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Saba, Vin Cotto, Mosto Cotto: What is the difference?

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Can anyone help me out with this one I'm finding it hard to get a straight answer! Thanks!

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  1. They're basically all the same thing, although mosto cotto and saba (cooked grape must) are more similar by some explanations than vin cotto, (cooked wine) but saba is referred to vin cotto in Southern Italy, so I'm not completely sure there's that much of a product difference between cooked grape must and cooked wine; the bottom line is, the names is interchangeable and regional.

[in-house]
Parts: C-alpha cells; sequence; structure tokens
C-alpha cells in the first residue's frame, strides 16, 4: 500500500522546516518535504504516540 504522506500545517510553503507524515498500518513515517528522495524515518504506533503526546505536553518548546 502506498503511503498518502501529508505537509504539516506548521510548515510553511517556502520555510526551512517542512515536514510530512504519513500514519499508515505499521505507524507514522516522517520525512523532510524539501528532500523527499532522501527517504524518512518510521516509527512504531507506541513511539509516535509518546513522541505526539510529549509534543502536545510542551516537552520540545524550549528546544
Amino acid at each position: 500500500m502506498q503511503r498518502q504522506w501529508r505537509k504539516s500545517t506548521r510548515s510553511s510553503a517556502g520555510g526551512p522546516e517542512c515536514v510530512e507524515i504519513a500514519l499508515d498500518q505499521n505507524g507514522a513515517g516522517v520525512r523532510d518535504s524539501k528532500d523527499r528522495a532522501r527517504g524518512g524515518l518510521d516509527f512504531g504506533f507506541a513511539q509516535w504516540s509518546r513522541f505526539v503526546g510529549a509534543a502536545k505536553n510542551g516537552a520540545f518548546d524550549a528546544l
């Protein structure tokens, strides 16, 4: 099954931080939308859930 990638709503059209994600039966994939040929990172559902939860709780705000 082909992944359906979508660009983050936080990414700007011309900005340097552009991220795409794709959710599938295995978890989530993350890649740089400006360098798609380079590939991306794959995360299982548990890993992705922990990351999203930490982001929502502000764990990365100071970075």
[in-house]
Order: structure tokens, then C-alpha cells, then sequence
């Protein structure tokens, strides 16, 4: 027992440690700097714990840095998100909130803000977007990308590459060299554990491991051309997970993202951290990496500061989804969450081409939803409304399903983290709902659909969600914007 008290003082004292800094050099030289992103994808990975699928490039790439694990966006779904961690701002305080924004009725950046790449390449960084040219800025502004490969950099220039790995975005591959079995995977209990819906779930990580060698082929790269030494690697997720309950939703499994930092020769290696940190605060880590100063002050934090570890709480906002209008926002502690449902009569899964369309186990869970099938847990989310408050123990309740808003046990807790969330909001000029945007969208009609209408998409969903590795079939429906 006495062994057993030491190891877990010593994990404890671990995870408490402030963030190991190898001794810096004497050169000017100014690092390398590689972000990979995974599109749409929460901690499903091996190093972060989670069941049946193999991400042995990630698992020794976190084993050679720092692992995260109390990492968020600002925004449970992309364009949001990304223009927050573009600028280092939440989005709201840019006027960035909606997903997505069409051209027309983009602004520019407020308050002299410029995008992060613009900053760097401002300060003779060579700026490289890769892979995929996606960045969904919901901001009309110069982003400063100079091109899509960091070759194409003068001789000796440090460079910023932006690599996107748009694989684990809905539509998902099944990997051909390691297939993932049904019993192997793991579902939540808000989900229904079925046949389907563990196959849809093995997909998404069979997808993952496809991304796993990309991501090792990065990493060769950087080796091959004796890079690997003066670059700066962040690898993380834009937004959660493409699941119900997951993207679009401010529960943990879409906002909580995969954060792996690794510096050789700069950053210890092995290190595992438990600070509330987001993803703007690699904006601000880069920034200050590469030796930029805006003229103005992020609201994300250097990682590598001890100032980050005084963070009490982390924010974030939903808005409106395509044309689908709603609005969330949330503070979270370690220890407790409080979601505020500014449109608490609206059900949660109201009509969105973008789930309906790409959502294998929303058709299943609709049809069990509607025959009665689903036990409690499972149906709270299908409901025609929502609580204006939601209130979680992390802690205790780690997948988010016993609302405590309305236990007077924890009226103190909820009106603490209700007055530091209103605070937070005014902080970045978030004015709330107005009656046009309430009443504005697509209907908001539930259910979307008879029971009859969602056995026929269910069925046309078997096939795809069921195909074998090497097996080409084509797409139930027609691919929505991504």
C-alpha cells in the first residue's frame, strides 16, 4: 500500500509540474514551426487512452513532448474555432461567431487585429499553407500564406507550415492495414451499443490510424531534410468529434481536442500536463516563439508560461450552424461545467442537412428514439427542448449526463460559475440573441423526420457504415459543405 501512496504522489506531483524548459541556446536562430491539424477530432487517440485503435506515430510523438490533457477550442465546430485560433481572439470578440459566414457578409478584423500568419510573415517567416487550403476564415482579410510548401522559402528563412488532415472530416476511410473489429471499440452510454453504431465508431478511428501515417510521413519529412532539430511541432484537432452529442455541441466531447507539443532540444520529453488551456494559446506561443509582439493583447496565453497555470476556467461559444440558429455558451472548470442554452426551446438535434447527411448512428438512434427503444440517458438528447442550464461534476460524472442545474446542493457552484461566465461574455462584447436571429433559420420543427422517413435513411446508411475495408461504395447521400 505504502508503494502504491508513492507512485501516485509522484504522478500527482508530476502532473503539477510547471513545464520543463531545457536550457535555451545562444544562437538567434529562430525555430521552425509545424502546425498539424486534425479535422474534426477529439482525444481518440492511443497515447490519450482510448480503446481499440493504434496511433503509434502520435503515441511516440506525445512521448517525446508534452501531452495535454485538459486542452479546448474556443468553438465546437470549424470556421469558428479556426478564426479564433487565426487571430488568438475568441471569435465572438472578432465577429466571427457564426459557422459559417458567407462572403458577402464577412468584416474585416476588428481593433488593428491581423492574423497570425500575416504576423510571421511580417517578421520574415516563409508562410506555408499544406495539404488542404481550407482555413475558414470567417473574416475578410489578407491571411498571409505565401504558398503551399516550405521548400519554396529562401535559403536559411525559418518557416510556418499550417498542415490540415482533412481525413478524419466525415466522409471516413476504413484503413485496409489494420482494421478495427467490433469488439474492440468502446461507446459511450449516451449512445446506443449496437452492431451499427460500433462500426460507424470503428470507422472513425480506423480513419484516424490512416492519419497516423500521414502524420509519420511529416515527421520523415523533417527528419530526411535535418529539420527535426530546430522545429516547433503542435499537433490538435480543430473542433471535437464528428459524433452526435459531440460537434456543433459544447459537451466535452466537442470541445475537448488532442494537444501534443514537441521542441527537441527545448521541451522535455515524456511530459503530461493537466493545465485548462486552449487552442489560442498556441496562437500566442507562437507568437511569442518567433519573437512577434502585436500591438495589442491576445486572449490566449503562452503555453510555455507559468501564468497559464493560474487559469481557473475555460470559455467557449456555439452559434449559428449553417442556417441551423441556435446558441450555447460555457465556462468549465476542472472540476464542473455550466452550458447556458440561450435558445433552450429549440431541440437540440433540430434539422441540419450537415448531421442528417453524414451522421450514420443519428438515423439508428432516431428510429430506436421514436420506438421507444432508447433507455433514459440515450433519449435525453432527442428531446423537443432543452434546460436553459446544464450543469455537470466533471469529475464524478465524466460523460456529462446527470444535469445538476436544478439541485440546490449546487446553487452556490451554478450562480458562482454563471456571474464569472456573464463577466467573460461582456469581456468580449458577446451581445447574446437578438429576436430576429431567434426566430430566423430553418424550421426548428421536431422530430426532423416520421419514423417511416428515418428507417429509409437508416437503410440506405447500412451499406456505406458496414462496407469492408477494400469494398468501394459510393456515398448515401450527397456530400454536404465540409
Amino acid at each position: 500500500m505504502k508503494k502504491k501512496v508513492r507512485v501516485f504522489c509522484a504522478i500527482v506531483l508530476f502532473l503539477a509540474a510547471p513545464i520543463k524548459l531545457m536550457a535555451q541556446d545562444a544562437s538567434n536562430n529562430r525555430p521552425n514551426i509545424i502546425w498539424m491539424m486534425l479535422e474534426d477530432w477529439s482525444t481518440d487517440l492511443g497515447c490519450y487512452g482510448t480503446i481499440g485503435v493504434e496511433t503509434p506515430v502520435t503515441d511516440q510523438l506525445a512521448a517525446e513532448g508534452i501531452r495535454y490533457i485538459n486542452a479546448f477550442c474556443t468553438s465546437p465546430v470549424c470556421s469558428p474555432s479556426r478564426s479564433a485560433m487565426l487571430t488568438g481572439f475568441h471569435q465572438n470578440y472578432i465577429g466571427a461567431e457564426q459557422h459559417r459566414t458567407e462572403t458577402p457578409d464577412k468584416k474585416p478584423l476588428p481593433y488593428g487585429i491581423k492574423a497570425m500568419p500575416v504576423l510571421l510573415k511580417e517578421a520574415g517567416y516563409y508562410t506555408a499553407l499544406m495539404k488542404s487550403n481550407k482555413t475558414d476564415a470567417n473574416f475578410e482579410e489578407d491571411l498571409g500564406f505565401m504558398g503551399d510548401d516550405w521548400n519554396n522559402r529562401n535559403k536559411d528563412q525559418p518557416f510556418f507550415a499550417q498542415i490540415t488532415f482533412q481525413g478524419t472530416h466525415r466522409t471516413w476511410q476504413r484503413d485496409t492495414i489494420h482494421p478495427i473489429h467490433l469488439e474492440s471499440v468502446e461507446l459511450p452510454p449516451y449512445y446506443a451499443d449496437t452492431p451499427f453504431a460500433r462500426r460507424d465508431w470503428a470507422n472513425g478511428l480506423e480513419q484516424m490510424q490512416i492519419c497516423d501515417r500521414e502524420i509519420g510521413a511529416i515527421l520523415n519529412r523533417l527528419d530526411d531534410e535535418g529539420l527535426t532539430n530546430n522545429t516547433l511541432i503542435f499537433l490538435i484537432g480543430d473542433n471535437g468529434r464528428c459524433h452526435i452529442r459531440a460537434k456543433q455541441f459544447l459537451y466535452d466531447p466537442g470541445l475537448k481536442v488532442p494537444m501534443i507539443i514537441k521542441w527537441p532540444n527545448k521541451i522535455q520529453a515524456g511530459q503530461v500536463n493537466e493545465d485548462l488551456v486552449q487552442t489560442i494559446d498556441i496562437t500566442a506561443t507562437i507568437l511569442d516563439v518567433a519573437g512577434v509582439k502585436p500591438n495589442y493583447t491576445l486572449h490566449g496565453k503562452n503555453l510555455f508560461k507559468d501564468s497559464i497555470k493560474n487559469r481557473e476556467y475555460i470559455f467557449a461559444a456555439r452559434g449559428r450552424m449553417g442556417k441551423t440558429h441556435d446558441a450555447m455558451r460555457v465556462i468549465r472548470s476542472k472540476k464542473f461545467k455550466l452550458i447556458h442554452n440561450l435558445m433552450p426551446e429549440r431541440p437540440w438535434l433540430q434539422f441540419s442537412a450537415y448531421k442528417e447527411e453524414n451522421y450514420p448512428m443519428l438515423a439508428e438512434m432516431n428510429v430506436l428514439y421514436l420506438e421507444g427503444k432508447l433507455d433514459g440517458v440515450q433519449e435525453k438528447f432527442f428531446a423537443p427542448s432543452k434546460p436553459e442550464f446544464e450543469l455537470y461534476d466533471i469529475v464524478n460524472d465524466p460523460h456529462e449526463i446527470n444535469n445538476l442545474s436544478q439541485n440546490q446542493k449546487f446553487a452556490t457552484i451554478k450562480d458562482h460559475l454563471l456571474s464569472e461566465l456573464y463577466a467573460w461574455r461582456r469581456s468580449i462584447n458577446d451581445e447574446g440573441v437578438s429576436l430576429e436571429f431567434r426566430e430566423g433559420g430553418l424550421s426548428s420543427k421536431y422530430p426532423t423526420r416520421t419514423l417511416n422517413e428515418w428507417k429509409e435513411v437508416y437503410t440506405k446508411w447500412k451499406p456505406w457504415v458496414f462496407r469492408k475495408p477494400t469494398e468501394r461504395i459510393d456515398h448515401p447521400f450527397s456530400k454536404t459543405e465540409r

Here's a NYT link that will explain what these syrups are and offers some tips on how to use them. You may need to have an NYT account to read this link, but it's free from the New York Times:

    http://www.nytimes.com/1999/12/22/din...

    Even more info:

    http://www.wisegeek.com/what-is-saba.htm

    Here's a quote from a CI forum poster:

    "Syrup vinegar that is produced from the unfermented residue referred to as "must" that is produced from Trebbiano grapes as they are processed into wine. Fruity in flavor, Saba is a mildly sweetened vinegar that is aged for over 2 years, going through a natural fermentation process that concentrates the consistency and flavor of this vinegar as it matures and becomes balsamic vinegar. In Italian, Saba is often labeled as mosto cotto, which translates into "cooked grape juice." It may also be referred to as Saba grape mosto reduction. It is a vinegar that is typically served with meats, poultry, and desserts or combined with other sauces to enhance the flavors."

    I hope this answers your question.